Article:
Finnish grammar class: revision of sentences and clauses.
AIMS:  CONTENT: To revise sentences and clauses, making sure that pupils can define the words, understand the concepts and are able to use them. There is no completely new information
THINKING: Introducing the multi-screen model to help them to gain an overall picture of the sentence, to reoganise the information they already have and to see how it all fits together.


TASK: To write clear rules and information on a sheet of paper in such a way that a computer could choose the correct path from the given rules and examples in order to do a particular exercise.

MATERIALS: Their Finnish coursebooks, which have this grammar information spread throught several chapters disjointedly, with a great deal of writing and lots of explanations, their notebooks and a sheet on which to write their final instructions.

LESSON: I elicited from them the terms they remembered connected with a sentence and we came up with the following:-

We then looked at the idea of a model with the main concept first, gradually breaking down into smaller parts, and we discussed which of the above concepts would come first. In this way we gradually built up the model together. They found this easy, as it was revision, and many of them remembered quite a lot. However, they were all very interested. We used a colour code to denote the different levels.

They then had to, in pairs or groups, think up /find from their books clear definitions and examples for each of the concepts and add them to the model / diagram in such a way that the computer would be able to follow it.

We then returned to the model we’d done together and they made suggestions and we decided as a class which would be the best definitions/ examples to use. You can see our final ‘model’ in the materials section. (Note: in Finnish we use the word ‘virke’ to denote a complete sentence of any kind, so it is the overall concept. The next concept is ‘lause’, which is usually translated by ‘sentence’ in English, but is also a clause. I hope that doesn’t make the chart too confusing. At least it was clear to the pupils!)

After writing out the model onto their computer/robot sheets, they had exercises to do for which they could use the model, if needed. After the exercises, which they did well, I asked if the tool had helped and all said yes, and all put their hands up when I aksed who now understood the concepts better.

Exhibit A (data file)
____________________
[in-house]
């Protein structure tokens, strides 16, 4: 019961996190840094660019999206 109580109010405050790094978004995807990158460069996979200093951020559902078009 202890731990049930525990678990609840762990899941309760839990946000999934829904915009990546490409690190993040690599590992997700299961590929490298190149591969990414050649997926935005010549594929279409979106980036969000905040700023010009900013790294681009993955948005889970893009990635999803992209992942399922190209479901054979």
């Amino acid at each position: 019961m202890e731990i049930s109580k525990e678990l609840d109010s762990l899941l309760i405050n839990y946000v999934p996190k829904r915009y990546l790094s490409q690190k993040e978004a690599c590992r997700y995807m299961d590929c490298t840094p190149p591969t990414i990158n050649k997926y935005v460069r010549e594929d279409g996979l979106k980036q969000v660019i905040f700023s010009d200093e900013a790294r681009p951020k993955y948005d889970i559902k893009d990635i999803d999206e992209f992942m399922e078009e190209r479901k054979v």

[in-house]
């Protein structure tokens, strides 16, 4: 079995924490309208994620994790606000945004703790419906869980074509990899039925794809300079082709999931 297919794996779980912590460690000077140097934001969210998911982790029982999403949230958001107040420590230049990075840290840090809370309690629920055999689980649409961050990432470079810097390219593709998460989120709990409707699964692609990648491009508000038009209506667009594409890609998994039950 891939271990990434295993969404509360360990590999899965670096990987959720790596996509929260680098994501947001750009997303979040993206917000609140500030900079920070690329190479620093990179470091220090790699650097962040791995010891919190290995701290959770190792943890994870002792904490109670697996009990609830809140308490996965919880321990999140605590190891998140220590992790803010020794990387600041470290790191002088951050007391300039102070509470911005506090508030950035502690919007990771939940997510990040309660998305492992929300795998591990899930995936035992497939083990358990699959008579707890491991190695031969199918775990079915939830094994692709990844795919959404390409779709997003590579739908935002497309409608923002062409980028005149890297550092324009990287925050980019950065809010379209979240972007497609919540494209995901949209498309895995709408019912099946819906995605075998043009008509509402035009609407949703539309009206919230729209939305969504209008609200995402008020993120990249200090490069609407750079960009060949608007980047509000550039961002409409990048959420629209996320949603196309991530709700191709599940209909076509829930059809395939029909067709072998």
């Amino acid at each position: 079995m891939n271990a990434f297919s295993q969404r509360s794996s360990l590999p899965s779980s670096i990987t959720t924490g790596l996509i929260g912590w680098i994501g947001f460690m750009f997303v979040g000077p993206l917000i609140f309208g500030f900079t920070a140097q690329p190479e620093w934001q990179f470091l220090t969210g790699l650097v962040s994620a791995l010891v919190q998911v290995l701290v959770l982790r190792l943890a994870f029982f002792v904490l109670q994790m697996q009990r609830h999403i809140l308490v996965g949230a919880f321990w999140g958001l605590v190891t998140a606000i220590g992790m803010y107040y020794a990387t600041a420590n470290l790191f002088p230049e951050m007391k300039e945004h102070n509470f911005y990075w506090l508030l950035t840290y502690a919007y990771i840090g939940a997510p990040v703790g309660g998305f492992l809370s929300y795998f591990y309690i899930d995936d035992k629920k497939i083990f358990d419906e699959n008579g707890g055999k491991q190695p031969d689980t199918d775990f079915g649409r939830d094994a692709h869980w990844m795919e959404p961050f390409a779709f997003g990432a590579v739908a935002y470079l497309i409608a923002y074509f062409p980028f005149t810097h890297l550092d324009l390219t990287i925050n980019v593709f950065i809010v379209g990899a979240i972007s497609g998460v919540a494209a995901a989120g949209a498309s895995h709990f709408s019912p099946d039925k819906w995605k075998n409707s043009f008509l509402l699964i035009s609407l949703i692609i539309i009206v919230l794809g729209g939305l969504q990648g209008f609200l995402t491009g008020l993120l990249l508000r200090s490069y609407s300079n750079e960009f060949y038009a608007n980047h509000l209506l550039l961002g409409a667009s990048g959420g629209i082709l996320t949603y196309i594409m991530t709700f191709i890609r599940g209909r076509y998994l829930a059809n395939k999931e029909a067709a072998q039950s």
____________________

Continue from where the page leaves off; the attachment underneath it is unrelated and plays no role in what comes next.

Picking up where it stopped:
My question: Is this really using the multi-screen model? Have you any other suggestions?


# Alexander Sokol 2011-04-05 08:55
Thanks, Anni. Let me try (it's always difficult with a language you don't know :).

If I got you right, you wanted the pupils see the vertical axis of the multi-screen model as a tool for helping organise information. If so, we can speak about two aspects: a) the use of the multi-screen model for helping the pupils organise info on a particular topic and b) the multi-screen model as a tool for thinking.

I'll start with a. What I miss in the material you share in the Materials section is connections. Visual things are important, so it'd be nice to see what is the system, what its sub-systems are and a part of which super-systems it is. The next thing is also very important. The multi-screen model can't be built unless we define the function of the system. So, whatever we put in the middle, we should define the function / purpose. Then we can check if super-systems and sub-systems are defined well. I think this should work well with sentences. Morever, it should also logically bring the pupils to understanding why there are different types of sentence (affirmative, exclamatory, etc - as this depends on the super-system).

The second aspect, as I wrote, is making a step towards seeing the multi-screen model as a general tool. This takes time, of course. A step in that directtion could be dealing with the meta level separately, eg asking the pupils directly what we did to perform the task and introduce the model. We can then offer them a task where the use of the model could be helpful and see if they do it. Or, to make it easier, give specific tasks related to the model. An example of the former would be inviting them to organise knowledge on another language (grammar?) topic you want to them to revise. An example of the latter would be to build the vertical axis of some system they like (eg a particular computer game, an ice-hockey club, etc.) Or the same task with the language / grammar topic if you find it more relevant (eg a word)
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